How do you deal with the humidity inside of your tiny house? This question is always on the lips of tiny housers! Sadly, most of us don’t address this issue until after we have already built. There are a lot of solutions, some require expensive modifications. BUT… there is an easy solution… just adapt to the life you have chosen.
What I suggest is a TINY change in your routine called Lüften.
I learned to do this when I lived in a tiny apartment in Munich, Germany. The climate there is frequently raining and apartments walls and windows drip with moisture after a meal is cooked, after a shower and a sort of interior dampness can overtake and become mould* (*mold, if you are American). If you already live in a tiny house this sort of sounds familiar, right???
The Bavarians practice of Lüften (airing/ventilating) rooms is something I use again, now that I live in a tiny house several months of the year. It is necessary just as I had when I lived in Germany.
Lüften literally translated is “to air” and essentially the practice is to renew the air in the room on a regular basis. This means that you simply open your windows, for five minutes each time (more in the warm months).
Not just one window but enough windows that there is a draft through your house. The colder the weather the shorter the Lüften time. Please note that short transverse ventilation should not cool down the core heat in your house, even in a tiny house. The objective is NOT to remove core heat, but just to exchange the air. One needs to Lüften three to four times per day and also while you are cooking and immediately after showering. So all you need to do is open and close your windows a few times a day? YUP! Certainly easier than the process of downsizing, right?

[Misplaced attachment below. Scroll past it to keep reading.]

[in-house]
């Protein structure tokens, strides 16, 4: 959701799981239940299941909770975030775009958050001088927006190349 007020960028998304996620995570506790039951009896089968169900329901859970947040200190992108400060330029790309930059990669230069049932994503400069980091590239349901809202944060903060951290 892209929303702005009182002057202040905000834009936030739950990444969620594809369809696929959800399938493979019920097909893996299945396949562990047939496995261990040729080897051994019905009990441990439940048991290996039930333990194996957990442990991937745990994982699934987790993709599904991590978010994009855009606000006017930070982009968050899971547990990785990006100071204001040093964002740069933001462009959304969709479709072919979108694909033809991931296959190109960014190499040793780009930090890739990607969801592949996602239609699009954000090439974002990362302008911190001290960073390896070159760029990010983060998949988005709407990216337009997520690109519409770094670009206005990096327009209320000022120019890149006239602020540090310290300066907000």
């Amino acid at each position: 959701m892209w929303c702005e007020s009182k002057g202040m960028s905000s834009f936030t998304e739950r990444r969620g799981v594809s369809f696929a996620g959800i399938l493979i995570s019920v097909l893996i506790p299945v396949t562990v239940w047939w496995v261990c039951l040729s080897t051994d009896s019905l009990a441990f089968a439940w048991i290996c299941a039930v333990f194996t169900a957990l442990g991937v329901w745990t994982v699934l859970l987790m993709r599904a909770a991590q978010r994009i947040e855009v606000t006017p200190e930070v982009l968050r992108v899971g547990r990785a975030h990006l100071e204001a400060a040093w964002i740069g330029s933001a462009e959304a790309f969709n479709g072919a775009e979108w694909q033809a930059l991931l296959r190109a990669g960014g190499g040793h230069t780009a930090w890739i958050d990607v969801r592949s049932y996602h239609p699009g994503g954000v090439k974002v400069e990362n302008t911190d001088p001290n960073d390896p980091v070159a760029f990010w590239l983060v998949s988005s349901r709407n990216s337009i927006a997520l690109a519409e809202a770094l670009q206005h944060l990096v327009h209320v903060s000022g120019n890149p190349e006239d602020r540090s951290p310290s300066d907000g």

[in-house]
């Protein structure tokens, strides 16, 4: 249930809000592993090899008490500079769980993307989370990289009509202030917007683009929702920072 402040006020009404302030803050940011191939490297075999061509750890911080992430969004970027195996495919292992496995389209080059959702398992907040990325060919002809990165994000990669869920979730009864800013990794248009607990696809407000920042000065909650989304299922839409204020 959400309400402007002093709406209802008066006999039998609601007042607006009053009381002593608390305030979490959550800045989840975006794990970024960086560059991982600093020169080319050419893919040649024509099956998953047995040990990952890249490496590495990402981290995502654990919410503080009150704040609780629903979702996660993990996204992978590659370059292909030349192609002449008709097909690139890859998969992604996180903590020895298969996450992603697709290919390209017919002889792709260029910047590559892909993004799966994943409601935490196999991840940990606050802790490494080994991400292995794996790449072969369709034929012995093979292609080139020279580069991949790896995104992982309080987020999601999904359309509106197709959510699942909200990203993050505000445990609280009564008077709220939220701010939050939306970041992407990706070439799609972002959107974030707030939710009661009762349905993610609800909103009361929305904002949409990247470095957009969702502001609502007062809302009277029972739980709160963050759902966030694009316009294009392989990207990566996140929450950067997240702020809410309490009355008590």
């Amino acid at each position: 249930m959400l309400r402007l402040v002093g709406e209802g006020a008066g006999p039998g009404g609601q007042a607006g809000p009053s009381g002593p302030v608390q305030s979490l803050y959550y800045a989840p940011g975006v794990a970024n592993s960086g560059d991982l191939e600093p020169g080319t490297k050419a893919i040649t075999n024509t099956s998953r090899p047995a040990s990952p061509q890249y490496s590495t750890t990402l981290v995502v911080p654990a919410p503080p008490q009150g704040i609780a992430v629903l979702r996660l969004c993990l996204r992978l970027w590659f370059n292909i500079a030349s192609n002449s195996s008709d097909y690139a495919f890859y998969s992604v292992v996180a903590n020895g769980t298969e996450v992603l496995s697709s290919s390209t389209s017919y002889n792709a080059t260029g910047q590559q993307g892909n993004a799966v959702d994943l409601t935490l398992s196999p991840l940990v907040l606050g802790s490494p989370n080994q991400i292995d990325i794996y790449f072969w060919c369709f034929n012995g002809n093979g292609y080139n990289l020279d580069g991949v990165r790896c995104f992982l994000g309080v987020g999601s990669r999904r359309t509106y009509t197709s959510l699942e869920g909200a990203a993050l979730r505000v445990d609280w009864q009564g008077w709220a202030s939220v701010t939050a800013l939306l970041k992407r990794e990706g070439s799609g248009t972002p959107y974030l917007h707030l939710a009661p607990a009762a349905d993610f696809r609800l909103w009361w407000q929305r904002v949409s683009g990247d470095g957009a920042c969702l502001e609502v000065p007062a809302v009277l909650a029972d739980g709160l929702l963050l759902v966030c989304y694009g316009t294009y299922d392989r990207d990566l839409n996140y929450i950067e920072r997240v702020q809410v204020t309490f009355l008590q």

There are other tips too when it comes to Lüften. You cannot ventilate continuously when you are heating a room – just three to five minutes. Also be sure to pull back your curtains. Quit all use of humidifiers or any electronic air dampers. Try not to place furniture directly by the exterior walls. If the space permits, keep furniture 5 cm away from the wall so it can breathe too. Buy a hygrometer, they are about $10 (and up) if you want to be sure. Whenever the humidity hits 65 or 70%, open up the windows and let moisture out. Also, while this does not apply to a tiny house but it may if you have a small house or any separate rooms if there are rooms that you don’t heat, keep the door between them closed, so that the temperature differences don’t create steam.
So… what I mean is that you don’t need to add holes to your house, nor do you need to buy anything expensive. A hygrometer is about the only thing that you really need. One simply must be aware that damp can be an issue so welcome this as a tiny adaptation.
Just let your house breathe.